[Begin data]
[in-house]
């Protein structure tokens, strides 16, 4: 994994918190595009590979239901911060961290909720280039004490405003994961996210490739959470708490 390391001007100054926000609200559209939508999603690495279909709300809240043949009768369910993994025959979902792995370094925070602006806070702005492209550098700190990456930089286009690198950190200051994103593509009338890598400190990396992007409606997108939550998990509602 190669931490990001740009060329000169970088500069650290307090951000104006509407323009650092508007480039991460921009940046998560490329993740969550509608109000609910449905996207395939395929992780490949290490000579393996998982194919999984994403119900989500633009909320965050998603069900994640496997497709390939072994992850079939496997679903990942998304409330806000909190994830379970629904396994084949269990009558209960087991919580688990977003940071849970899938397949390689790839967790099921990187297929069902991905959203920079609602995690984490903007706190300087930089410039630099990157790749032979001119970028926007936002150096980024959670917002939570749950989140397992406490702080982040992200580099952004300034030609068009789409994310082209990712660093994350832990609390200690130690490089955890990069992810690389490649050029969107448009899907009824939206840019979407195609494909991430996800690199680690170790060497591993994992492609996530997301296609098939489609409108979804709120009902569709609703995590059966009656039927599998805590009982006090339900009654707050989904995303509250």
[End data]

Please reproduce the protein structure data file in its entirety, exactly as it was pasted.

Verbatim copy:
[in-house]
């Protein structure tokens, strides 16, 4: 994994918190595009590979239901911060961290909720280039004490405003994961996210490739959470708490 390391001007100054926000609200559209939508999603690495279909709300809240043949009768369910993994025959979902792995370094925070602006806070702005492209550098700190990456930089286009690198950190200051994103593509009338890598400190990396992007409606997108939550998990509602 190669931490990001740009060329000169970088500069650290307090951000104006509407323009650092508007480039991460921009940046998560490329993740969550509608109000609910449905996207395939395929992780490949290490000579393996998982194919999984994403119900989500633009909320965050998603069900994640496997497709390939072994992850079939496997679903990942998304409330806000909190994830379970629904396994084949269990009558209960087991919580688990977003940071849970899938397949390689790839967790099921990187297929069902991905959203920079609602995690984490903007706190300087930089410039630099990157790749032979001119970028926007936002150096980024959670917002939570749950989140397992406490702080982040992200580099952004300034030609068009789409994310082209990712660093994350832990609390200690130690490089955890990069992810690389490649050029969107448009899907009824939206840019979407195609494909991430996800690199680690170790060497591993994992492609996530997301296609098939489609409108979804709120009902569709609703995590059966009656039927599998805590009982006090339900009654707050989904995303509250």